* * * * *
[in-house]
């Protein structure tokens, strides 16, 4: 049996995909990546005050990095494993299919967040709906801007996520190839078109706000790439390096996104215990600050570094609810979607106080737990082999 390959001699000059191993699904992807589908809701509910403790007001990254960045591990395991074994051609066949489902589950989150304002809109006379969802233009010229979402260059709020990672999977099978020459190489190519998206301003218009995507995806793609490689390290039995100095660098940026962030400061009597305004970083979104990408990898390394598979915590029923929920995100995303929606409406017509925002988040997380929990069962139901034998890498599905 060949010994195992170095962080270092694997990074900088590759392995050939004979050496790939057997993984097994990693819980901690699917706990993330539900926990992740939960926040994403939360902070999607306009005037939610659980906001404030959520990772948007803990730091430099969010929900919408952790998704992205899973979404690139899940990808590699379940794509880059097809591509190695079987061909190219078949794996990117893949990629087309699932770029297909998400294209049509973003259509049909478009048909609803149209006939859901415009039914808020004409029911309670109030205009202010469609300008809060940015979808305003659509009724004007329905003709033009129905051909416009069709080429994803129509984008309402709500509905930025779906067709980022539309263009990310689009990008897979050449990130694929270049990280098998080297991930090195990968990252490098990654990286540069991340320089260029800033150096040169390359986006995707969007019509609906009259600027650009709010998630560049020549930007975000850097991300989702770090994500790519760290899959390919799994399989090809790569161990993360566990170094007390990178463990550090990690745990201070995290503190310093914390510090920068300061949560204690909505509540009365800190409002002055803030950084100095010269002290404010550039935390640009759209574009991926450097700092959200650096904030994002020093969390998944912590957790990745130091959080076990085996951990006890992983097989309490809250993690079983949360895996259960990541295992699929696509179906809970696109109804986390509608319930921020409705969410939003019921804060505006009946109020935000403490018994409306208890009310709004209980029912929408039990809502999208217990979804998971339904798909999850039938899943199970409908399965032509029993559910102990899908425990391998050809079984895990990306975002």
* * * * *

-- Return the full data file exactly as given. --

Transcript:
[in-house]
């Protein structure tokens, strides 16, 4: 049996995909990546005050990095494993299919967040709906801007996520190839078109706000790439390096996104215990600050570094609810979607106080737990082999 390959001699000059191993699904992807589908809701509910403790007001990254960045591990395991074994051609066949489902589950989150304002809109006379969802233009010229979402260059709020990672999977099978020459190489190519998206301003218009995507995806793609490689390290039995100095660098940026962030400061009597305004970083979104990408990898390394598979915590029923929920995100995303929606409406017509925002988040997380929990069962139901034998890498599905 060949010994195992170095962080270092694997990074900088590759392995050939004979050496790939057997993984097994990693819980901690699917706990993330539900926990992740939960926040994403939360902070999607306009005037939610659980906001404030959520990772948007803990730091430099969010929900919408952790998704992205899973979404690139899940990808590699379940794509880059097809591509190695079987061909190219078949794996990117893949990629087309699932770029297909998400294209049509973003259509049909478009048909609803149209006939859901415009039914808020004409029911309670109030205009202010469609300008809060940015979808305003659509009724004007329905003709033009129905051909416009069709080429994803129509984008309402709500509905930025779906067709980022539309263009990310689009990008897979050449990130694929270049990280098998080297991930090195990968990252490098990654990286540069991340320089260029800033150096040169390359986006995707969007019509609906009259600027650009709010998630560049020549930007975000850097991300989702770090994500790519760290899959390919799994399989090809790569161990993360566990170094007390990178463990550090990690745990201070995290503190310093914390510090920068300061949560204690909505509540009365800190409002002055803030950084100095010269002290404010550039935390640009759209574009991926450097700092959200650096904030994002020093969390998944912590957790990745130091959080076990085996951990006890992983097989309490809250993690079983949360895996259960990541295992699929696509179906809970696109109804986390509608319930921020409705969410939003019921804060505006009946109020935000403490018994409306208890009310709004209980029912929408039990809502999208217990979804998971339904798909999850039938899943199970409908399965032509029993559910102990899908425990391998050809079984895990990306975002």